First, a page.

Nikolaj Znaider plays the "Kreisler" Guarnerius "del Gesu" 1741 on extended loan to him by The Royal Danish Theater through the generosity of the VELUX Foundations, the Villum Fonden and the Knud Højgaard Foundation.


Wolfgang Amadeus Mozart: Piano Concerto No.20 in D minor, K.466

Mozart completed this work on February 10, 1785, and played the first performance the next evening in Vienna. Scoring adds a flute and two trumpets to winds, horns, timpani, and strings.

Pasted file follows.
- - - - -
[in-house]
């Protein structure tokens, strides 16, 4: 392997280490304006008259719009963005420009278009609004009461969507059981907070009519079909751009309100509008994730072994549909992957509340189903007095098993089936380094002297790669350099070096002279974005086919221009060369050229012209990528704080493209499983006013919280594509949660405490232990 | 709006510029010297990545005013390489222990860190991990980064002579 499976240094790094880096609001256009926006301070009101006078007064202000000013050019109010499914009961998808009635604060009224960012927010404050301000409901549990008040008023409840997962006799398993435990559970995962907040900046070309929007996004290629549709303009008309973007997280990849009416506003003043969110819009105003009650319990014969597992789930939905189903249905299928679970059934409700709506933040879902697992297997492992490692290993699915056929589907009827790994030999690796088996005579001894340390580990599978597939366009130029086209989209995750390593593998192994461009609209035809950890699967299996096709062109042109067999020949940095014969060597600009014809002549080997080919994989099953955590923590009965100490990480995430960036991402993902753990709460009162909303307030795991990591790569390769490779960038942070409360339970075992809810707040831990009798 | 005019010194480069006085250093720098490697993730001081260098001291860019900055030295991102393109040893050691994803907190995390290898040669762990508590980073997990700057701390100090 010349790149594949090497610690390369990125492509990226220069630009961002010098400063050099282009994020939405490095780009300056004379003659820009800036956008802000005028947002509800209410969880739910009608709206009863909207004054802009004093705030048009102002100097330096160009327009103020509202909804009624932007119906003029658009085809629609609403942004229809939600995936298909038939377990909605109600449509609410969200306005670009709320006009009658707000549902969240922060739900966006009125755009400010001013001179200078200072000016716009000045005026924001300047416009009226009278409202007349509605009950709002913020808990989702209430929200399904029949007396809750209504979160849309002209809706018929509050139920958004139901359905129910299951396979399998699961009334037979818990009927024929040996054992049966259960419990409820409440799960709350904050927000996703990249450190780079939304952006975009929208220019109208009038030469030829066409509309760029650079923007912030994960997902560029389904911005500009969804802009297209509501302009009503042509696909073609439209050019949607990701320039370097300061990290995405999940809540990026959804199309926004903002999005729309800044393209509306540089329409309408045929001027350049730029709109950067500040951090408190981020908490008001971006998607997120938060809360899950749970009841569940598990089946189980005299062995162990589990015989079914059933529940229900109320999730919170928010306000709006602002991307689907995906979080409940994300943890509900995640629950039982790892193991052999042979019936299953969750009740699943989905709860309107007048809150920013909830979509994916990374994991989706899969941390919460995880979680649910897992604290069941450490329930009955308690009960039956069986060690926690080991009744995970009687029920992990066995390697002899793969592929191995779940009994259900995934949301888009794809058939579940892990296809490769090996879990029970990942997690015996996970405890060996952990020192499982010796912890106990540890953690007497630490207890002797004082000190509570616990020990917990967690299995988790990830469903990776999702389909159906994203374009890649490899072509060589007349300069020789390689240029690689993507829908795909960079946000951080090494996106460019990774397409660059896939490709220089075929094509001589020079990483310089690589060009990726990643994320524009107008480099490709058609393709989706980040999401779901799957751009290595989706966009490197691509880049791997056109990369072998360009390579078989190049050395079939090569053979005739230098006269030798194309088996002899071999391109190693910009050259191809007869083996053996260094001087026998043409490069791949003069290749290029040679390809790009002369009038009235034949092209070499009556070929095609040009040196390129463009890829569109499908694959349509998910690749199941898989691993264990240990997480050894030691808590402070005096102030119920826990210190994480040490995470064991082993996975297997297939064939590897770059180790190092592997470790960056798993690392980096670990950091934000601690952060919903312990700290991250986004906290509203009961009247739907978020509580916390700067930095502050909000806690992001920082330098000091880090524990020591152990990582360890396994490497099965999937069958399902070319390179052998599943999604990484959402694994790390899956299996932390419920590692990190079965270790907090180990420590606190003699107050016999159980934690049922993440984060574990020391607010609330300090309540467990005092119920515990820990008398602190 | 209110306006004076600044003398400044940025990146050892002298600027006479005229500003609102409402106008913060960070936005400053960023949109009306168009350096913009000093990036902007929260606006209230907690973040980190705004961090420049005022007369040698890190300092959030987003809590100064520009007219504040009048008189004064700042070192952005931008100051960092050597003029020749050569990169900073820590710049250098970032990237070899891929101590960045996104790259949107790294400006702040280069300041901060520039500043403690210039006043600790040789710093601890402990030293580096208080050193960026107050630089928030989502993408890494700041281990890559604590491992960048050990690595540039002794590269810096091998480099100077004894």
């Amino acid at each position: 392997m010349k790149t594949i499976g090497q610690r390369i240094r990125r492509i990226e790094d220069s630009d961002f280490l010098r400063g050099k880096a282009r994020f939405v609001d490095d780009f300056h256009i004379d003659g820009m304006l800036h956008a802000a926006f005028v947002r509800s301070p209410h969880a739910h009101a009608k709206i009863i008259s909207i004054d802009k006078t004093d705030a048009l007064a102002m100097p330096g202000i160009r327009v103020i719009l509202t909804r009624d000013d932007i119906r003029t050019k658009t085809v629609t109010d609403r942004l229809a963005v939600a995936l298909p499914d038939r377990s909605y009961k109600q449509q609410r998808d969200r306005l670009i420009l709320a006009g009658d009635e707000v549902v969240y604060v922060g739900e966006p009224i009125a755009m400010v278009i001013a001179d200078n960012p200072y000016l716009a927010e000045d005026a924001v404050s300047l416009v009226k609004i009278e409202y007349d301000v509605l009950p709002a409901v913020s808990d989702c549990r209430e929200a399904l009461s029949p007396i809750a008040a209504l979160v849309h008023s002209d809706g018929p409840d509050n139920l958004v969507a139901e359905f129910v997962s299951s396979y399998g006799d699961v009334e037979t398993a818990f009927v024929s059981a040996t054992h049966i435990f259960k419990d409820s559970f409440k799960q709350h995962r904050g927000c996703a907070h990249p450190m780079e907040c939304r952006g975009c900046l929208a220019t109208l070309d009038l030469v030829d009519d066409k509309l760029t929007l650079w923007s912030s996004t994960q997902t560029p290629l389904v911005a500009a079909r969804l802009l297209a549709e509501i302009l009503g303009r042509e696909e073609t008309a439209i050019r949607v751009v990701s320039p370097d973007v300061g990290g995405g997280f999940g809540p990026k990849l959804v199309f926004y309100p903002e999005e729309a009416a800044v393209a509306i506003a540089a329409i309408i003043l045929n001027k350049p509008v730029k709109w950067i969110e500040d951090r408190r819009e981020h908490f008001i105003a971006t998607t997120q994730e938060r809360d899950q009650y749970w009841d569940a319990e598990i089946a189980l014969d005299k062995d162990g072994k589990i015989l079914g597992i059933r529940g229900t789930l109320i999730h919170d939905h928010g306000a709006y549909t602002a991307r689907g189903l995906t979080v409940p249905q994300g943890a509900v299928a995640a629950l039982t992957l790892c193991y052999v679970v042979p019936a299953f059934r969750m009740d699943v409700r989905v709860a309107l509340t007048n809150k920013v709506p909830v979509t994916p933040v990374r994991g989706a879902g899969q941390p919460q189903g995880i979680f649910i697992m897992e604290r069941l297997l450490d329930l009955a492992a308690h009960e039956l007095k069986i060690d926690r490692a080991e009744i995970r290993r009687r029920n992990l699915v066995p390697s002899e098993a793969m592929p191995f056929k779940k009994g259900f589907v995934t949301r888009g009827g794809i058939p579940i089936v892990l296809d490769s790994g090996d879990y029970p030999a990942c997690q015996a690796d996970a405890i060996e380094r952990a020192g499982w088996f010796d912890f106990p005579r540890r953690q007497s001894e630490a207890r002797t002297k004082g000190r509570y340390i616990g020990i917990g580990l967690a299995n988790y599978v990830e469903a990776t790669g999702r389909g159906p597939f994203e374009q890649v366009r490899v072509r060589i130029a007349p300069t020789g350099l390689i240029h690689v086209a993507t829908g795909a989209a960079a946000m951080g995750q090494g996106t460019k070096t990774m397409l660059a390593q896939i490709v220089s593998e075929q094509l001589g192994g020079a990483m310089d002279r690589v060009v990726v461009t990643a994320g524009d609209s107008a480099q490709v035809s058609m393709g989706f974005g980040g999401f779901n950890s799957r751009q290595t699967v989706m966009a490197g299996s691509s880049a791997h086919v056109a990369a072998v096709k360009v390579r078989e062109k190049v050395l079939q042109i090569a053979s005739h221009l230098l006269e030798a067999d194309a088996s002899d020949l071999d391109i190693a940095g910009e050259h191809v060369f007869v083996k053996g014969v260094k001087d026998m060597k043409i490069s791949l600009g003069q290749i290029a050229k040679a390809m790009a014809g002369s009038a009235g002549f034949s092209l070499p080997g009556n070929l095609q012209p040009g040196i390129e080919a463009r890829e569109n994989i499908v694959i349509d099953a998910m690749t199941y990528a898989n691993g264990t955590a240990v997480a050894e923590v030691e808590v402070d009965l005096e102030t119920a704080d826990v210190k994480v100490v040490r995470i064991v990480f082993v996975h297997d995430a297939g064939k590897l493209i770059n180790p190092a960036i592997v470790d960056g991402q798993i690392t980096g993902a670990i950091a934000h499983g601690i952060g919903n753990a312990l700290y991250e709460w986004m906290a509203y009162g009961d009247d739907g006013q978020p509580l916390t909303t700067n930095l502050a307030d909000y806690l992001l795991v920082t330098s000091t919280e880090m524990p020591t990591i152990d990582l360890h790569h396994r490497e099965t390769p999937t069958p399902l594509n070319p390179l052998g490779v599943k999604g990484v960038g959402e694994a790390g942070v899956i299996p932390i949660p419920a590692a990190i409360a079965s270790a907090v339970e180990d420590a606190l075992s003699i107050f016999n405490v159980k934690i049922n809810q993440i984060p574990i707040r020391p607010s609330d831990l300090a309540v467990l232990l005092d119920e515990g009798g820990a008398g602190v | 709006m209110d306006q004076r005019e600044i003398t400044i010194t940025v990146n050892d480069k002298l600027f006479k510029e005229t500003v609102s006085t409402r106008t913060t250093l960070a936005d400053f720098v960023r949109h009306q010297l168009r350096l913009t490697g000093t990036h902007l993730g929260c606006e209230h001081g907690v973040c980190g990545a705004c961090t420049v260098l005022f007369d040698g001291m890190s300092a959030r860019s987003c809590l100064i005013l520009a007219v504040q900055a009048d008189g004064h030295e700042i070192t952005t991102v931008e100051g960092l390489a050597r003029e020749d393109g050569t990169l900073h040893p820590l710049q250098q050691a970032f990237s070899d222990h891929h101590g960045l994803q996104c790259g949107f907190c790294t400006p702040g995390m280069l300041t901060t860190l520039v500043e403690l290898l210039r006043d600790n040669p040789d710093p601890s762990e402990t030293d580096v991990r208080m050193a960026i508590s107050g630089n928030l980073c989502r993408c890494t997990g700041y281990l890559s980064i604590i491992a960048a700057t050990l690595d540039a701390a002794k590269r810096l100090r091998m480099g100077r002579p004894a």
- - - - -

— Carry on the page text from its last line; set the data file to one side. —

On February 11, 1785, Leopold Mozart arrived in Vienna after a wintry, bone-rattling, coach journey from Salzburg – his first visit to the capital in 12 years and his last. On the same night he attended an Akademie by his celebrated son, who had just turned 29 and was at the peak of his popularity in ever-fickle Vienna. Leopold wrote to daughter Nannerl that, in the Casino on the Mehlgrube, he beheld "a vast concourse of people of rank... The concert was incomparable, the orchestra excellent". After two arias by a singer from the Italian opera, there "came a new, superb piano concerto by Wolfgang, which the copyist was still writing when we arrived, and the rondo of which your brother hadn't time to play because he had to revise copies [of the orchestral parts]". This was the trailblazing D minor Concerto that survived the neglect of so much of Mozart's music during the nineteenth century. Beethoven, both smitten and influenced, played it publicly, with his own cadenzas in the first and last movements, where Mozart had improvised. No reports have survived of the audience's acceptance, but had they been hostile or even cool, surely Leopold would have reported this to Nannerl. His son's marriage without paternal permission in 1782 to Constanze Weber still rankled; so did their newfound independence. However, Papa's immediate and unreserved acceptance of Wolfgang's departures from tradition in the new concerto – beginning immediately with an agitated, subtly changing bass line beneath the throbbing syncopation of violins and violas – revealed a flexibility otherwise missing in his personal character. One can almost admire the manipulative Leopold for that.